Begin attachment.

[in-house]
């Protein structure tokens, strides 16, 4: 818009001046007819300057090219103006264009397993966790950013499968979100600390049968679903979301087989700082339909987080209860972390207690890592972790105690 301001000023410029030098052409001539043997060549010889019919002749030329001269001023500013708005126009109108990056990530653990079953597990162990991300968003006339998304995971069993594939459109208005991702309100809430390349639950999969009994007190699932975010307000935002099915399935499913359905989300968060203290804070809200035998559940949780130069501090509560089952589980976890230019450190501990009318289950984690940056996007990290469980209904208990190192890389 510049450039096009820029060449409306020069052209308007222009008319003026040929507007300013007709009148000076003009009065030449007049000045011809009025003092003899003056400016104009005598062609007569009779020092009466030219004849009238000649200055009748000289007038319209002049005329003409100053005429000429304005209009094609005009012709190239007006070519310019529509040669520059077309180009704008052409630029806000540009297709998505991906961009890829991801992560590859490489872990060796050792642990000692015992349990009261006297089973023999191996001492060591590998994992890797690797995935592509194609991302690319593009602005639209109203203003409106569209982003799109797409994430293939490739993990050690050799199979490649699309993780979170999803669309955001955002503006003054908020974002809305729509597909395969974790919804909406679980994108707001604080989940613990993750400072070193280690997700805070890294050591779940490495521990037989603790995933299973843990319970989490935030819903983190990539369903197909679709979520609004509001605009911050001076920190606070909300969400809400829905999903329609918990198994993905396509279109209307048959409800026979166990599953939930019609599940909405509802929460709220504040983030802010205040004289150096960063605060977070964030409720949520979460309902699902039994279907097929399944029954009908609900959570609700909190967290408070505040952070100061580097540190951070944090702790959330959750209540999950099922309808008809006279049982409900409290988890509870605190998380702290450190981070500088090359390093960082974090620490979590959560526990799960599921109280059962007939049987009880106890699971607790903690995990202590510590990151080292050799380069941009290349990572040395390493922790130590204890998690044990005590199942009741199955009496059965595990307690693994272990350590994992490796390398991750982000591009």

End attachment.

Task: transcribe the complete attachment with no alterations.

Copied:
[in-house]
């Protein structure tokens, strides 16, 4: 818009001046007819300057090219103006264009397993966790950013499968979100600390049968679903979301087989700082339909987080209860972390207690890592972790105690 301001000023410029030098052409001539043997060549010889019919002749030329001269001023500013708005126009109108990056990530653990079953597990162990991300968003006339998304995971069993594939459109208005991702309100809430390349639950999969009994007190699932975010307000935002099915399935499913359905989300968060203290804070809200035998559940949780130069501090509560089952589980976890230019450190501990009318289950984690940056996007990290469980209904208990190192890389 510049450039096009820029060449409306020069052209308007222009008319003026040929507007300013007709009148000076003009009065030449007049000045011809009025003092003899003056400016104009005598062609007569009779020092009466030219004849009238000649200055009748000289007038319209002049005329003409100053005429000429304005209009094609005009012709190239007006070519310019529509040669520059077309180009704008052409630029806000540009297709998505991906961009890829991801992560590859490489872990060796050792642990000692015992349990009261006297089973023999191996001492060591590998994992890797690797995935592509194609991302690319593009602005639209109203203003409106569209982003799109797409994430293939490739993990050690050799199979490649699309993780979170999803669309955001955002503006003054908020974002809305729509597909395969974790919804909406679980994108707001604080989940613990993750400072070193280690997700805070890294050591779940490495521990037989603790995933299973843990319970989490935030819903983190990539369903197909679709979520609004509001605009911050001076920190606070909300969400809400829905999903329609918990198994993905396509279109209307048959409800026979166990599953939930019609599940909405509802929460709220504040983030802010205040004289150096960063605060977070964030409720949520979460309902699902039994279907097929399944029954009908609900959570609700909190967290408070505040952070100061580097540190951070944090702790959330959750209540999950099922309808008809006279049982409900409290988890509870605190998380702290450190981070500088090359390093960082974090620490979590959560526990799960599921109280059962007939049987009880106890699971607790903690995990202590510590990151080292050799380069941009290349990572040395390493922790130590204890998690044990005590199942009741199955009496059965595990307690693994272990350590994992490796390398991750982000591009």